NEW YORK (Reuters) - Lawyers for a group of teenagers suing the U.S. government in a climate change case have asked the government and the oil industry’s leading trade group to turn over emails sent and received by U.S. Secretary of State Rex Tillerson using an alias address while he was running Exxon Mobil.
“It’s possible that Rex Tillerson was communicating with people in government related to climate and energy policy using that email address,” Julia Olson, a lawyer for the teenagers, said on Monday, referring to the alias address Wayne.Tracker@exxonmobil.com.
Tillerson left Exxon Mobil Corp, where he had been chief executive and chairman, in December, and also stepped down then as chairman of industry trade group the American Petroleum Institute.
New York Attorney General Eric Schneiderman’s office, which is probing whether Exxon misled shareholders and the public about climate change, wrote to a judge last week accusing the company of not previously disclosing the alias and Tillerson’s communications through it.
Exxon said in response to the attorney general’s letter that the use of the alias was “entirely proper” and was aimed at giving priority to emails from a group of senior executives.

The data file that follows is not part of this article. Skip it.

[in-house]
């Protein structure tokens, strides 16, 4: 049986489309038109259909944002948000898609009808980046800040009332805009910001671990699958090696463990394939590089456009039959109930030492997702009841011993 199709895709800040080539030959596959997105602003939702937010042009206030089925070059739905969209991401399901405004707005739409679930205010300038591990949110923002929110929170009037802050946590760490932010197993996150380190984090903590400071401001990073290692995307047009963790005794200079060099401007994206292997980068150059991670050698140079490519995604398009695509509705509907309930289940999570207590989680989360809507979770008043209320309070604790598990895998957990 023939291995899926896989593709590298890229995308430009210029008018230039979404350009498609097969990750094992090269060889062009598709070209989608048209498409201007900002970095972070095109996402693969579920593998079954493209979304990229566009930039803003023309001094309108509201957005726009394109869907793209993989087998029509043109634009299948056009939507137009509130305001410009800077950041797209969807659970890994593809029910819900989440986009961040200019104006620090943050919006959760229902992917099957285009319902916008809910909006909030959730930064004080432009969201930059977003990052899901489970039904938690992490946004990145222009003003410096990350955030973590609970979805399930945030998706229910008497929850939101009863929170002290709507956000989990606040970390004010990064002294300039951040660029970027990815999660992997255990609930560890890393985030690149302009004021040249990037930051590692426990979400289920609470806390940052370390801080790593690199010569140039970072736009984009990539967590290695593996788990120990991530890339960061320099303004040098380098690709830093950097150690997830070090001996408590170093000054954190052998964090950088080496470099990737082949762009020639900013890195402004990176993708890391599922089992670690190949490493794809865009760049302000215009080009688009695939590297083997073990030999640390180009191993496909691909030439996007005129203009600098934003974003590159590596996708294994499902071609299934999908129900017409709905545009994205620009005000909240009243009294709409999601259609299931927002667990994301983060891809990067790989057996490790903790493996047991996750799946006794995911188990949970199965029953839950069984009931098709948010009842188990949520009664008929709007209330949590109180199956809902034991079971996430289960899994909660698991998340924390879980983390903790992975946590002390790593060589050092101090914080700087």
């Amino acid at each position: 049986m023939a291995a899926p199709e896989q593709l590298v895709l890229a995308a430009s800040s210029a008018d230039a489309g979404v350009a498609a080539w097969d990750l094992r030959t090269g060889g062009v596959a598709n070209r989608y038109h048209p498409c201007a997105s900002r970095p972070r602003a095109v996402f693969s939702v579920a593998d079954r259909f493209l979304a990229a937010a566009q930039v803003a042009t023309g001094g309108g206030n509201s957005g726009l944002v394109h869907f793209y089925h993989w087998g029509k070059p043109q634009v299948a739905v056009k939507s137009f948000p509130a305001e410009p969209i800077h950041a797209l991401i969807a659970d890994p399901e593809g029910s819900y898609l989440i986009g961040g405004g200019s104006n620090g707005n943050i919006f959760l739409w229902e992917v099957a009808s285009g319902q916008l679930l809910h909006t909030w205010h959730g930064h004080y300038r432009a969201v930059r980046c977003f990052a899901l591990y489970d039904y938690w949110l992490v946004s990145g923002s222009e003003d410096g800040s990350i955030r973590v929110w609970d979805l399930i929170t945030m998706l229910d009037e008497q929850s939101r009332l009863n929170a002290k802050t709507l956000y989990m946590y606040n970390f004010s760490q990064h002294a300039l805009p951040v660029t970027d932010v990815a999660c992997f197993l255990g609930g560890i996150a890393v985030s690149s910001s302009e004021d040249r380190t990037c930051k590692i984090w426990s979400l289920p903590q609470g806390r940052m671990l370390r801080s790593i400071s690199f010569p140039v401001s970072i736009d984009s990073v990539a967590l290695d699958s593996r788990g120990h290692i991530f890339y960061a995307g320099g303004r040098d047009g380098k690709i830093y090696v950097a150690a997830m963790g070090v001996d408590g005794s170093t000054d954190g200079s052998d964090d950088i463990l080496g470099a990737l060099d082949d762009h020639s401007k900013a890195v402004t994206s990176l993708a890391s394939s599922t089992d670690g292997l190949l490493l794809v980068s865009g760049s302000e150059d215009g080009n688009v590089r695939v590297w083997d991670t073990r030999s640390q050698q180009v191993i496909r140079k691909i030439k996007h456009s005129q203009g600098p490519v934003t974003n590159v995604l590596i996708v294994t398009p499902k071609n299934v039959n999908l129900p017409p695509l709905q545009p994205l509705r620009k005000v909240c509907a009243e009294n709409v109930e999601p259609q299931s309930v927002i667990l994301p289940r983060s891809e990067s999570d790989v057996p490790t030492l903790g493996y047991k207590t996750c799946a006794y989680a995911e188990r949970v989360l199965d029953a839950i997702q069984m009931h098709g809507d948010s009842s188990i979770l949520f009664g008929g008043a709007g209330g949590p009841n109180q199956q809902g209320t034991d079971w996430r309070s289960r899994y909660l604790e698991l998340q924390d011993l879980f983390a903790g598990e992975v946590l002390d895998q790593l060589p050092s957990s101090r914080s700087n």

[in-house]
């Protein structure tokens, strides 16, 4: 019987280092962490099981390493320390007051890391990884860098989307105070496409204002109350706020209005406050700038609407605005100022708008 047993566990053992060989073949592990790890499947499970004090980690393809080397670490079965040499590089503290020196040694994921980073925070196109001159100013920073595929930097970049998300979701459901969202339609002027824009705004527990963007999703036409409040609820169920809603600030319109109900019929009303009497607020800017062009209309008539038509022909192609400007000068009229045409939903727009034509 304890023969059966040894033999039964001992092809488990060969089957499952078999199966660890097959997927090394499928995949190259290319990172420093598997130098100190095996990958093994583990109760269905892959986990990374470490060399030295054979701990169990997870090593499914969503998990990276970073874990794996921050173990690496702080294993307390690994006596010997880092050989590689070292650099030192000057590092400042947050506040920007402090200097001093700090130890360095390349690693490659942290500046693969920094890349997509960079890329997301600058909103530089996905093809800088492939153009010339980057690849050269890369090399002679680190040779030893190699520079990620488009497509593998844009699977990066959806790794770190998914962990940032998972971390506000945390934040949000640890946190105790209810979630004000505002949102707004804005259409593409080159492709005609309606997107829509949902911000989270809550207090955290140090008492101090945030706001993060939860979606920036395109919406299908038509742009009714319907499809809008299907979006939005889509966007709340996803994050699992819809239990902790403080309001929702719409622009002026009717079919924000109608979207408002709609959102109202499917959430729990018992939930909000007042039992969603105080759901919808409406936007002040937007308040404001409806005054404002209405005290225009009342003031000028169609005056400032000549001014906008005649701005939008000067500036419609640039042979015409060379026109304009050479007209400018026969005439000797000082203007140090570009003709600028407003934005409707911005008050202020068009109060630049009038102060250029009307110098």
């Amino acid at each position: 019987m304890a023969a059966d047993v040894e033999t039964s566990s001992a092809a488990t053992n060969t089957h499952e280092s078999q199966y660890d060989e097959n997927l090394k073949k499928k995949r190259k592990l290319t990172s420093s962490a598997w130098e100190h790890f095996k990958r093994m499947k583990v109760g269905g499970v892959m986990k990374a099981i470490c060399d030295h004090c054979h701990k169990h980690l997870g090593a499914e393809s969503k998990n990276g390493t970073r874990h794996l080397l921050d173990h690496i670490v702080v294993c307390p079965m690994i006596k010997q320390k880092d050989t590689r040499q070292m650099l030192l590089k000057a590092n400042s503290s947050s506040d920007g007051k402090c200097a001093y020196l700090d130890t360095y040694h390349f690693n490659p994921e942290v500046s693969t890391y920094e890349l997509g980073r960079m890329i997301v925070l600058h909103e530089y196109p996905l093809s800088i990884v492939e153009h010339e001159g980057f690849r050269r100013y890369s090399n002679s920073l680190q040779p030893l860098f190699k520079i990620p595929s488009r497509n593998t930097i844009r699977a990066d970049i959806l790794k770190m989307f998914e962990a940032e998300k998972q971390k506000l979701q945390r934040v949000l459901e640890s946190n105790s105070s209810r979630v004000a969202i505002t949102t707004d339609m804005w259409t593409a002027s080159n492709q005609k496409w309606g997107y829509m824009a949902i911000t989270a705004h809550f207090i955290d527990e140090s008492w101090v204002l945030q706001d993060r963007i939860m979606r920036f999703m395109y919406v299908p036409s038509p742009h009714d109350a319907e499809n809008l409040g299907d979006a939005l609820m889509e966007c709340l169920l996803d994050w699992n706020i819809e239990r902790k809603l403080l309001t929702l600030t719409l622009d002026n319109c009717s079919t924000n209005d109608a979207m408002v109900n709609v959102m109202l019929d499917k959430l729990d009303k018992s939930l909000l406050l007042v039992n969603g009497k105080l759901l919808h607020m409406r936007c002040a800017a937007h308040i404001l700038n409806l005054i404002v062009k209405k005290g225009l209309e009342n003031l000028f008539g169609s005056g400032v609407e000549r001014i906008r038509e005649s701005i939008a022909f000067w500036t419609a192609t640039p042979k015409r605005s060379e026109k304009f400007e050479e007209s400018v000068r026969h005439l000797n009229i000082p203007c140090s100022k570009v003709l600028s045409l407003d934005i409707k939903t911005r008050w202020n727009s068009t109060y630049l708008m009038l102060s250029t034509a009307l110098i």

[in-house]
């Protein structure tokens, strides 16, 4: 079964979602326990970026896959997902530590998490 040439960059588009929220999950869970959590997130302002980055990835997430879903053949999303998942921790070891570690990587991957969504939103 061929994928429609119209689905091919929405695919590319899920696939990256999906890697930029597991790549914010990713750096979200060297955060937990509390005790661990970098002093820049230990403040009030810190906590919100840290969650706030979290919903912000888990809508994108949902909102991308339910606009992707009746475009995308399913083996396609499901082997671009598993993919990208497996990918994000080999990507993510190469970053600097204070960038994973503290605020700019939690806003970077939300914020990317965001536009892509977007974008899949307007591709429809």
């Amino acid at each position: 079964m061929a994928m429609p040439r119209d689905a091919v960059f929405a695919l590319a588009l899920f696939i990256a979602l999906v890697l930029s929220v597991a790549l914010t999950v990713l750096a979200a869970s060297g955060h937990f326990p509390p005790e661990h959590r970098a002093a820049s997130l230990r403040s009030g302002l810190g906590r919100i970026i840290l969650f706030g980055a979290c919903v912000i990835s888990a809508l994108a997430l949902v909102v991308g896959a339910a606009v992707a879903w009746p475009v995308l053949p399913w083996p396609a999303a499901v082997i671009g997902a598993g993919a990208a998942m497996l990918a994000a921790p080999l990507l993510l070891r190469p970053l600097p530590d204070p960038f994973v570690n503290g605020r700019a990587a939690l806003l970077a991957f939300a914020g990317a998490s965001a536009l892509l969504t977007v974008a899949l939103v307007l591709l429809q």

The teenagers’ case, filed in federal court in Oregon, seeks to prove government officials and oil industry leaders knew about the causes and effects of climate change but nevertheless carried on with policies that perpetuated it, violating Americans’ constitutional right to live in a habitable climate.
The federal government has argued in court filings that there is no support for the claim that Americans are constitutionally entitled to a protected climate, while the API has said climate science is not firmly established enough to support the teenagers’ case.
Spokespeople for the Justice Department, Exxon and the API did not immediately respond to requests for comment.
“Based on evidence we already have, it’s pretty clear that Rex Tillerson, Exxon and API all knew that climate change was very significant and was being caused by burning fossil fuels,” Olson said. “To the extent that we can get information through Wayne Tracker emails that they were openly acknowledging climate change was a big problem and trying to influence the government on how to deal with it, that helps our case.”
The case is Juliana v. U.S., U.S. District Court, District of Oregon (Eugene), No. 15-cv-01517.